Ducati is celebrating its 90th anniversary this year, with the culmination of that celebration happening at World Ducati Week. As we previewed already, Ducati would give a sneak peak of a new model at the event, and debut a limited edition machine as well. Well, we have had more than a sneak peak of the upcoming Ducati Supersport model, and now we get the full monty of the Ducati 1299 Panigale S Anniversario – a special superbike that commemorates 90 years of Ducati motorcycles. Only 500 machines will get the Ducati 1299 Panigale S Anniversario’s limited edition paint job, gold-colored metal pieces, and bevy of technical upgrades. One interesting new feature though is the debut of the EVO version of the Ducati Traction Control (DTC) and Ducati Wheelie Control (DWC) systems.

Some Details on the New Ducati Supersport

You may have already seen the leaked photo from World Ducati Week, which shows that the Ducati Supersport is making a return to Bologna’s lineup. We haven’t seen the “Supersport” sport-touring line in almost a decade, but it will be making a return for the 2017 model year, with two bikes. Since yours truly is at World Ducati Week this year, I was able to get a peak at the Supersport, and can share with you some details on the machine. The Ducati Supersport has a rich history as a sport-tourer; back when that segment actually existed, and was distinct from being just a superbike for the road. This model seems very much a return to that past.

Ducati SuperSport S Spotted at World Ducati Week

Of the many attractions at the Misano World Circuit Marco Simoncelli, Ducati is giving enthusiasts a chance to preview a new bike that will officially debut at the EICMA show in Milan (in addition to the two machines that will unveil tomorrow). The affair is a strictly managed, no cellphones allowed, sort of sneak peak at the new machine – thus, it comes as no surprise that some fan has snapped a photo of the secret bike on a hidden phone. In case you were wondering, this is why we can’t have nice things. You can’t put the cat back in the bag though, so get ready folks because we have good news: the Ducati SuperSport is coming back! As you can see in the photo, the machine in question is called the Ducati Supersport S, an homage to the bikes of the same name that came almost 40 years before it.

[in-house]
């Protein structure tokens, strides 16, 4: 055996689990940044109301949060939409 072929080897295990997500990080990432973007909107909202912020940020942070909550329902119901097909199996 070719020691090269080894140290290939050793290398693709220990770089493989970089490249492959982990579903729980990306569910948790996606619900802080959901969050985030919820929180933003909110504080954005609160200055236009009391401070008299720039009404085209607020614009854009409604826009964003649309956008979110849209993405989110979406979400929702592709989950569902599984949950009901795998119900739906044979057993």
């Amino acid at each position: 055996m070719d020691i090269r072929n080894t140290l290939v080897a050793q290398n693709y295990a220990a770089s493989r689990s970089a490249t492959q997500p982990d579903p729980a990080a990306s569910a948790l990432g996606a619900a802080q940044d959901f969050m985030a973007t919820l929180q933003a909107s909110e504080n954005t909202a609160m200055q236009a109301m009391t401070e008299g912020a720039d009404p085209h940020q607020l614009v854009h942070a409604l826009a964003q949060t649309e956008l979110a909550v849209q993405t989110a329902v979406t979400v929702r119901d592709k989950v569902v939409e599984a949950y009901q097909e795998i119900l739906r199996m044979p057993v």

The Bullshit Argument That It’s Time to Say Goodbye to the Honda CBR600RR and Other Supersport Machines

British magazines MCN dropped a bombshell on the motorcycle world today, reporting that Honda was set to discontinue the Honda CBR600RR, with no supersport replacement in sight. According to their reports, the main impetus for the Honda CBR600RR being discontinued is the Euro 4 emission standards, which the Honda CBR600RR does not meet. Honda feels too that the demand for a 600cc sport bike is too low to warrant updating the CBR600RR to meet Euro 4 regulations, let alone building an all-new machine for the market that would be Euro 4 compliant.

KTM Is Working on an 800cc Parallel-Twin ADV Bike

“If your quarry goes to ground, leave no ground to go to” seems to be KTM’s marching orders right now, as the Austrian brand is pushing into seemingly every segment and market with its motorcycle lineup. KTM already has a robust off-road lineup, which they have used to launch themselves into the ADV category with great success. As such, the KTM 1190 Adventure series already sees strong sales success with adventure-touring riders, but KTM isn’t resting on those laurels. Set to debut a 800cc parallel-twin platform later this year, KTM CEO Stefan Pierer has revealed, while talking to MCN, that his company will soon have a rival for the Honda Africa Twin.